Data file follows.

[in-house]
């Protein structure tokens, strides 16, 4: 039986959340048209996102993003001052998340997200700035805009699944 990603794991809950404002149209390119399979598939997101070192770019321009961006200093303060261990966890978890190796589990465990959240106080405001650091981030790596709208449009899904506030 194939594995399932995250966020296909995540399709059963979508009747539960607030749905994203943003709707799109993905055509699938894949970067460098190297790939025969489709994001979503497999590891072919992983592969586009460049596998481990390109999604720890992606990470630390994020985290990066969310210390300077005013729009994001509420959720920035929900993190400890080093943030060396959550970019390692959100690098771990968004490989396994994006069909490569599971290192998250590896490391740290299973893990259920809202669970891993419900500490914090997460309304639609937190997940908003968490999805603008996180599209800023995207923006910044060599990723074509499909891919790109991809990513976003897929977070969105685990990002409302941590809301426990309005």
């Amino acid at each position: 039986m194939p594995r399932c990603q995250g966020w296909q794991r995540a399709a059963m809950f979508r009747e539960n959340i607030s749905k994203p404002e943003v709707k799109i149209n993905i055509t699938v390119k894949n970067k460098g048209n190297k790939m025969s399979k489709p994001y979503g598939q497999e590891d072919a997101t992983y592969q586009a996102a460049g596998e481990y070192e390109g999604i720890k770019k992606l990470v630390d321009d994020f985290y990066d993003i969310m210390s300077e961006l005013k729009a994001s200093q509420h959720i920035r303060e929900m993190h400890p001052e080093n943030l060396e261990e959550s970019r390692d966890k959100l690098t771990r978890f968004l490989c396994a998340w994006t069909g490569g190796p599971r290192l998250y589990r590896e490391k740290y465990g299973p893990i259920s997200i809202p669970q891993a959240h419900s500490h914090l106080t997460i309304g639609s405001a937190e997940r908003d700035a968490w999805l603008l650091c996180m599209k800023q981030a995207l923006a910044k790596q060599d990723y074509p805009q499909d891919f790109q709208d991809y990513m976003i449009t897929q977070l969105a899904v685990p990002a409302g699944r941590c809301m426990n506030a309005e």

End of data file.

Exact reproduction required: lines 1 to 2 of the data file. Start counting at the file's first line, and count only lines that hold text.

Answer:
[in-house]
């Protein structure tokens, strides 16, 4: 039986959340048209996102993003001052998340997200700035805009699944 990603794991809950404002149209390119399979598939997101070192770019321009961006200093303060261990966890978890190796589990465990959240106080405001650091981030790596709208449009899904506030 194939594995399932995250966020296909995540399709059963979508009747539960607030749905994203943003709707799109993905055509699938894949970067460098190297790939025969489709994001979503497999590891072919992983592969586009460049596998481990390109999604720890992606990470630390994020985290990066969310210390300077005013729009994001509420959720920035929900993190400890080093943030060396959550970019390692959100690098771990968004490989396994994006069909490569599971290192998250590896490391740290299973893990259920809202669970891993419900500490914090997460309304639609937190997940908003968490999805603008996180599209800023995207923006910044060599990723074509499909891919790109991809990513976003897929977070969105685990990002409302941590809301426990309005």